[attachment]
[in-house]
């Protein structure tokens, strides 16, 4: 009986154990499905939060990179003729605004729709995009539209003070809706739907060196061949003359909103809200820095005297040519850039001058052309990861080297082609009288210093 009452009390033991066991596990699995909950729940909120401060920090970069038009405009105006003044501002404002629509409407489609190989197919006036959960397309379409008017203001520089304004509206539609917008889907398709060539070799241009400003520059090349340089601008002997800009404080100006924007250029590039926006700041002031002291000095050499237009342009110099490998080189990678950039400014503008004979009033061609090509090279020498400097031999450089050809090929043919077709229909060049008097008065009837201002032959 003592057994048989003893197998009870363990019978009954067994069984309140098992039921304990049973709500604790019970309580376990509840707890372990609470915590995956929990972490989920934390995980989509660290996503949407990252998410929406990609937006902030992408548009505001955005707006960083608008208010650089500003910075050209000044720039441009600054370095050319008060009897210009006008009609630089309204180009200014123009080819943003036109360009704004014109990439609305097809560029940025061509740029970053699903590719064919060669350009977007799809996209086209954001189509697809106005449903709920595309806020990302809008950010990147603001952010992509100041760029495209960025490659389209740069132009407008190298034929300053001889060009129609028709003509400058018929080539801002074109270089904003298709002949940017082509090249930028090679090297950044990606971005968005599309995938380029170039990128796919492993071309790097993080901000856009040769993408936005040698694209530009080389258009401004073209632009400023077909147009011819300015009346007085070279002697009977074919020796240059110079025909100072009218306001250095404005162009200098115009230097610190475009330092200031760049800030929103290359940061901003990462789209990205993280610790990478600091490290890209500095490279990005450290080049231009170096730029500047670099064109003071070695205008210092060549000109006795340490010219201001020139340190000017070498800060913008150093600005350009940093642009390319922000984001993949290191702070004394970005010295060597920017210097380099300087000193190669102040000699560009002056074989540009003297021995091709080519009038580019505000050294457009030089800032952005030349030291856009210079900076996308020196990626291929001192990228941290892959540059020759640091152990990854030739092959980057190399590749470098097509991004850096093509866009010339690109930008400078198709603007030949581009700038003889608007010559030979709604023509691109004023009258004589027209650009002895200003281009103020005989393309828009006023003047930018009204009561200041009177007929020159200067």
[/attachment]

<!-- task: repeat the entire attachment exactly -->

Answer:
[in-house]
């Protein structure tokens, strides 16, 4: 009986154990499905939060990179003729605004729709995009539209003070809706739907060196061949003359909103809200820095005297040519850039001058052309990861080297082609009288210093 009452009390033991066991596990699995909950729940909120401060920090970069038009405009105006003044501002404002629509409407489609190989197919006036959960397309379409008017203001520089304004509206539609917008889907398709060539070799241009400003520059090349340089601008002997800009404080100006924007250029590039926006700041002031002291000095050499237009342009110099490998080189990678950039400014503008004979009033061609090509090279020498400097031999450089050809090929043919077709229909060049008097008065009837201002032959 003592057994048989003893197998009870363990019978009954067994069984309140098992039921304990049973709500604790019970309580376990509840707890372990609470915590995956929990972490989920934390995980989509660290996503949407990252998410929406990609937006902030992408548009505001955005707006960083608008208010650089500003910075050209000044720039441009600054370095050319008060009897210009006008009609630089309204180009200014123009080819943003036109360009704004014109990439609305097809560029940025061509740029970053699903590719064919060669350009977007799809996209086209954001189509697809106005449903709920595309806020990302809008950010990147603001952010992509100041760029495209960025490659389209740069132009407008190298034929300053001889060009129609028709003509400058018929080539801002074109270089904003298709002949940017082509090249930028090679090297950044990606971005968005599309995938380029170039990128796919492993071309790097993080901000856009040769993408936005040698694209530009080389258009401004073209632009400023077909147009011819300015009346007085070279002697009977074919020796240059110079025909100072009218306001250095404005162009200098115009230097610190475009330092200031760049800030929103290359940061901003990462789209990205993280610790990478600091490290890209500095490279990005450290080049231009170096730029500047670099064109003071070695205008210092060549000109006795340490010219201001020139340190000017070498800060913008150093600005350009940093642009390319922000984001993949290191702070004394970005010295060597920017210097380099300087000193190669102040000699560009002056074989540009003297021995091709080519009038580019505000050294457009030089800032952005030349030291856009210079900076996308020196990626291929001192990228941290892959540059020759640091152990990854030739092959980057190399590749470098097509991004850096093509866009010339690109930008400078198709603007030949581009700038003889608007010559030979709604023509691109004023009258004589027209650009002895200003281009103020005989393309828009006023003047930018009204009561200041009177007929020159200067």